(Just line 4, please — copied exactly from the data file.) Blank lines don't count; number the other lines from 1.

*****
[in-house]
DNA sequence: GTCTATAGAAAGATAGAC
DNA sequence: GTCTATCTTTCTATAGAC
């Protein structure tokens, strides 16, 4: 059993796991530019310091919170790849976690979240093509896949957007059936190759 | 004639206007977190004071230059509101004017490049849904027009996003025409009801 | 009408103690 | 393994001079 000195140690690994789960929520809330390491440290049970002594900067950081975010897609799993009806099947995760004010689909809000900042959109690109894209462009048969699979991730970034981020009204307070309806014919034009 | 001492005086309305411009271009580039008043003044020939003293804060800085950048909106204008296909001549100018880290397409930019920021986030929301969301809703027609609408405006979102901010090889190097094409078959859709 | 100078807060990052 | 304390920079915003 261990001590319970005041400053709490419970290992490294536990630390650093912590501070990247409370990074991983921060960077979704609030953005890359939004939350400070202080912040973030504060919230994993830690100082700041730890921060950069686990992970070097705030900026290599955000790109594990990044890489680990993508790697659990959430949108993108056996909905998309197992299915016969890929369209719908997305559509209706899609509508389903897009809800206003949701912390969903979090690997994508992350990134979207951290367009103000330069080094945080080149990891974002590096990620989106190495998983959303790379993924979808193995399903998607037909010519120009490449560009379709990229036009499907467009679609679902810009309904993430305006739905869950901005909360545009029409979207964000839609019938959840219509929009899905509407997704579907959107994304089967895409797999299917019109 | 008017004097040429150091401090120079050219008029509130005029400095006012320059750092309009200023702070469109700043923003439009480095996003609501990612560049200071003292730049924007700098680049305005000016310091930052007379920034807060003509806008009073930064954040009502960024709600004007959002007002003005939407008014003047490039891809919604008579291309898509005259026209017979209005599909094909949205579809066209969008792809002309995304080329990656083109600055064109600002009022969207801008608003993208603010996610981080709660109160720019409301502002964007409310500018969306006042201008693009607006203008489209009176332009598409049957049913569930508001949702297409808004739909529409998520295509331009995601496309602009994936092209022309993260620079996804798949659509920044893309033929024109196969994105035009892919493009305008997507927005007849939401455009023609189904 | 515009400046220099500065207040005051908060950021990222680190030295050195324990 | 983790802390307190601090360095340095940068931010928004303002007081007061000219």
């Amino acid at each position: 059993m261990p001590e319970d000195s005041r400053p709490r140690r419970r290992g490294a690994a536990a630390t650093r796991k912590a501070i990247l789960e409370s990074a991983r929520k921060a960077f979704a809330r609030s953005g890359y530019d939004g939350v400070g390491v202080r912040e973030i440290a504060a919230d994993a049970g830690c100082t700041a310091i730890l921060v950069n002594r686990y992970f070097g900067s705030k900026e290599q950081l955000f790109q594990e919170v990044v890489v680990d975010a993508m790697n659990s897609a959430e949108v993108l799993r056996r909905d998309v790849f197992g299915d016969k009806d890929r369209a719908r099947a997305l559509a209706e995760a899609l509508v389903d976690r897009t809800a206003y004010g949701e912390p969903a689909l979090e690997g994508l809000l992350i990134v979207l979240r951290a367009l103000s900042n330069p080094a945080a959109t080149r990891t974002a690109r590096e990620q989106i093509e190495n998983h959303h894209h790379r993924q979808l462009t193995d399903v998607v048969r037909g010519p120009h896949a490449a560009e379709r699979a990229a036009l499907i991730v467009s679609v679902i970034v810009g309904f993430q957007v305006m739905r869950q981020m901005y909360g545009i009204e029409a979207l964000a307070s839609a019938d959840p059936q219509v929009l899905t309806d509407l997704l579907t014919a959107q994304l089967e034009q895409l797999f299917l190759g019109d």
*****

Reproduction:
């Protein structure tokens, strides 16, 4: 059993796991530019310091919170790849976690979240093509896949957007059936190759 | 004639206007977190004071230059509101004017490049849904027009996003025409009801 | 009408103690 | 393994001079 000195140690690994789960929520809330390491440290049970002594900067950081975010897609799993009806099947995760004010689909809000900042959109690109894209462009048969699979991730970034981020009204307070309806014919034009 | 001492005086309305411009271009580039008043003044020939003293804060800085950048909106204008296909001549100018880290397409930019920021986030929301969301809703027609609408405006979102901010090889190097094409078959859709 | 100078807060990052 | 304390920079915003 261990001590319970005041400053709490419970290992490294536990630390650093912590501070990247409370990074991983921060960077979704609030953005890359939004939350400070202080912040973030504060919230994993830690100082700041730890921060950069686990992970070097705030900026290599955000790109594990990044890489680990993508790697659990959430949108993108056996909905998309197992299915016969890929369209719908997305559509209706899609509508389903897009809800206003949701912390969903979090690997994508992350990134979207951290367009103000330069080094945080080149990891974002590096990620989106190495998983959303790379993924979808193995399903998607037909010519120009490449560009379709990229036009499907467009679609679902810009309904993430305006739905869950901005909360545009029409979207964000839609019938959840219509929009899905509407997704579907959107994304089967895409797999299917019109 | 008017004097040429150091401090120079050219008029509130005029400095006012320059750092309009200023702070469109700043923003439009480095996003609501990612560049200071003292730049924007700098680049305005000016310091930052007379920034807060003509806008009073930064954040009502960024709600004007959002007002003005939407008014003047490039891809919604008579291309898509005259026209017979209005599909094909949205579809066209969008792809002309995304080329990656083109600055064109600002009022969207801008608003993208603010996610981080709660109160720019409301502002964007409310500018969306006042201008693009607006203008489209009176332009598409049957049913569930508001949702297409808004739909529409998520295509331009995601496309602009994936092209022309993260620079996804798949659509920044893309033929024109196969994105035009892919493009305008997507927005007849939401455009023609189904 | 515009400046220099500065207040005051908060950021990222680190030295050195324990 | 983790802390307190601090360095340095940068931010928004303002007081007061000219």